Red lined barrels

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just found this from a barrel manufacturer. Please tell me what you think.

JT says:

July 12, 2013 at 11:17 am

I bought a drum from you recently with the epoxy phenolic liner that I intend to convert to a smoker. I don’t anticipate ever cooking anything at over 400 degrees, mostly low & slow, 225 degrees. I know it is supposed to be safe for food but Is it safe for cooking bbq? Does this liner need to be removed prior to smoking on it? Thanks!

Howard Skolnik says:

October 16, 2013 at 8:23 am

Hello, I must apologize for the delayed response. Thank you for purchasing a drum from Skolnik. Having the interior lined will not effect your smoker environment. The liner is similar to a high temperature paint and all the ingredients in the liner are food safe. After some use, the liner may begin to peel due to heat exposure. Just wire brush the peelings to prevent them from dropping onto your food. Hope you have many great tasting bbq’s!
I am almost done with my first UDS and had the red liner. I did two long burns of 5 large pallets each time. I even laid the drum on its side to try to burn it off. Nothing seemed to get it off completely so I was about to get out the grinder. Instead I read somewhere that comet and a scour sponge is all you need. I didn't have comet so I tried Bar Keepers friend and a scour sponge. The liner came out with very little effort and cleaned it right down to the steel. It also took the liner off the lid and I only heated that up enough to remove the paint on the outside.

Don't know if I was just lucky but worth a shot for anyone trying to get the last stubborn sections of the red liner out.
Soooooo, has anyone left the red liner in since seeing the info stated above? Just wondering as I'm going to start this week with my own UDS build.
I left the liner in mine I have 2 smokes on it behind me and not a problem. The liner is a phenolic resin safe for long term food storage. The MSDS for the resin has no mention of off-gassing! My research shows that the worst that should happen is flaking if temperatures exceed more than a thousand degrees.
I just purchased several of these red lined barrels and was wondering if the paint liner on the inside could be left in. I assumed that if it is safe to store fruit juice and nothing leech into it that it may be safe to burn. Finding this thread has helped me decide what to do. To hell with all the extra work... I will be leaving the liner in.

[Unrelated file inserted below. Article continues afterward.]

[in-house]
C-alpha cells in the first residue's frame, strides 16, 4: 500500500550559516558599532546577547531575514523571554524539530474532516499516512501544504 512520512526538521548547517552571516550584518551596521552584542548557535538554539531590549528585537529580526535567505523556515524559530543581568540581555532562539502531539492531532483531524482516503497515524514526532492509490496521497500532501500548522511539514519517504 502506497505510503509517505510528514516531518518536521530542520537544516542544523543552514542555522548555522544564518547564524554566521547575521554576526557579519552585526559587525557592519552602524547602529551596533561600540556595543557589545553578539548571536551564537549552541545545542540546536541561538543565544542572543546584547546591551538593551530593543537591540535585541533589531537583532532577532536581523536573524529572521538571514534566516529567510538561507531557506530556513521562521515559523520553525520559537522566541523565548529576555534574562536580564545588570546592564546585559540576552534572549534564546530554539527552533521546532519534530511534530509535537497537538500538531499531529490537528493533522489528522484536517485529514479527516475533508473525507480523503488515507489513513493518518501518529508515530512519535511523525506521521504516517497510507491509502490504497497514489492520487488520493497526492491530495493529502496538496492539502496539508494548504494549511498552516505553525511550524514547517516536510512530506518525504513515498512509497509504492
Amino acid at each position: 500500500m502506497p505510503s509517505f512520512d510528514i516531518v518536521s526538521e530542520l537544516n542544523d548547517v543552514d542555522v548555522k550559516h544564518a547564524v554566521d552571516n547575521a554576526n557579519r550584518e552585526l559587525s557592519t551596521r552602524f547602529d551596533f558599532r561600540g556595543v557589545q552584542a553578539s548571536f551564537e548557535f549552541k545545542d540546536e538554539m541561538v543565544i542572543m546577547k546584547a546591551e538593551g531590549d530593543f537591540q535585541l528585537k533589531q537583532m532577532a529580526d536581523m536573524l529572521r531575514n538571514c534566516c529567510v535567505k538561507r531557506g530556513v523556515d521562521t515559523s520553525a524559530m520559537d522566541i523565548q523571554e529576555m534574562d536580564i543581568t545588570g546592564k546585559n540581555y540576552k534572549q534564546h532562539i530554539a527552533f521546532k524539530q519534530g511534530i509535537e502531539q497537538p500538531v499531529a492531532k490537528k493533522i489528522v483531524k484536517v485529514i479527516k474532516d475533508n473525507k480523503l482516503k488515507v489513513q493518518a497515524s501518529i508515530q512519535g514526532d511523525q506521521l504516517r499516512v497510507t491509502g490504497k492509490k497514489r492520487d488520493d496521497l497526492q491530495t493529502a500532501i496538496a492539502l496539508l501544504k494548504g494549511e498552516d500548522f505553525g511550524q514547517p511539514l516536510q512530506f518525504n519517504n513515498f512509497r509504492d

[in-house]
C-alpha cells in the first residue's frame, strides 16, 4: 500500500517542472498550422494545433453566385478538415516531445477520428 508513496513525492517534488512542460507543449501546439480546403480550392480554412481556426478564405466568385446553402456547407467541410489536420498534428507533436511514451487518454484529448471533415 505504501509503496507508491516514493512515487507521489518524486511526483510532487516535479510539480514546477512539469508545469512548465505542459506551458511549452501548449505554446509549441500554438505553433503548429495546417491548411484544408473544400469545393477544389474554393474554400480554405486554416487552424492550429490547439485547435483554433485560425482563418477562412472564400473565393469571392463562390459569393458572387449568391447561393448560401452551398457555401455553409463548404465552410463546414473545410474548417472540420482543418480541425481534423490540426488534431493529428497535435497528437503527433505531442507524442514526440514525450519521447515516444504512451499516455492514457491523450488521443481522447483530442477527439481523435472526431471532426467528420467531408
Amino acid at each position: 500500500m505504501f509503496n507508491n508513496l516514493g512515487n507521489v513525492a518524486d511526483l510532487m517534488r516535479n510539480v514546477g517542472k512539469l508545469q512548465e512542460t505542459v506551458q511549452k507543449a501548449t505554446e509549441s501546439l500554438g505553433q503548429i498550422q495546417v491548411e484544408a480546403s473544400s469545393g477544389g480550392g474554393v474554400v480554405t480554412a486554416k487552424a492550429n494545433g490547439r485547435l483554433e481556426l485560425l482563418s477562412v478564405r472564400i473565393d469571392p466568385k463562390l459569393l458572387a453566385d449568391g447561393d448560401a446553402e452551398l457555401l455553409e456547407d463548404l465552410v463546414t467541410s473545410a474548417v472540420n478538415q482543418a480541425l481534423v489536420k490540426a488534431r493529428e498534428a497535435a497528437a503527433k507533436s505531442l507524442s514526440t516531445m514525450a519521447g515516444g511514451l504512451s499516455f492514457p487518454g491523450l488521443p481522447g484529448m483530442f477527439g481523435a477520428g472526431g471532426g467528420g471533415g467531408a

I'm really interested in building a UDS so, I've been reading a lot about the drums and what not.  I live in south Louisiana, where do I look to purchase a drum.  Also, any how-to instructions would be greatly appreciated.
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I made a seperate post about it before I found this, but I just bought a barrel with the rough red liner.  I'm leaving it in.  
They probably all died. Hahahaha.... not nice I know. But, well, if you want to play russian roulette with the family and friends go right ahead.
Yeah, not nice.

Progress is made by people willing to do the research, and understand the chemistry and physics.

For those who understand it, it is not Russian roulette.
I'm wondering the same thing.  I'm getting ready to start a UDS build and the only drums I've found so far have the red liner of death.  Burning them out is out of the question, it seems we have rules against that here and I've got busy body neighbors who have nothing better to do than call the authorities about everything. I've called several sandblaster and they all want $100 to blast a single drum.
hi, I'm new to the site. But I've built many many smokers with the liner untouched and have NEVER had an incident. I get my barrels from a local food company and asked the question a long while back, was informed that the liner is not harmful or they wouldn't have food and juices in it. He said once it's removed that rust may form and then that would be the hazard. That was all I needed to know!
The best way I found was a propane torch (the kind that goes on a 20lb tank) burn the in side and out side at the same time. Then a quick wash with some auto was and a few rinses and done. Hole thing takes about 2 hours and it all down to bear metal and if it had any bad stuff in it I know it is gone to. The torch gets to 3,000 f°. Just don't hold in one spot on the bottom or lid because it will uncle the steel.
First one I aquired had a tan liner, decided not to mess with it, has the lid with the lock ring. It makes a great storage device for keeping my wood chunks dry is reader supported and as an Amazon Associate, we may earn commissions from qualifying purchases.

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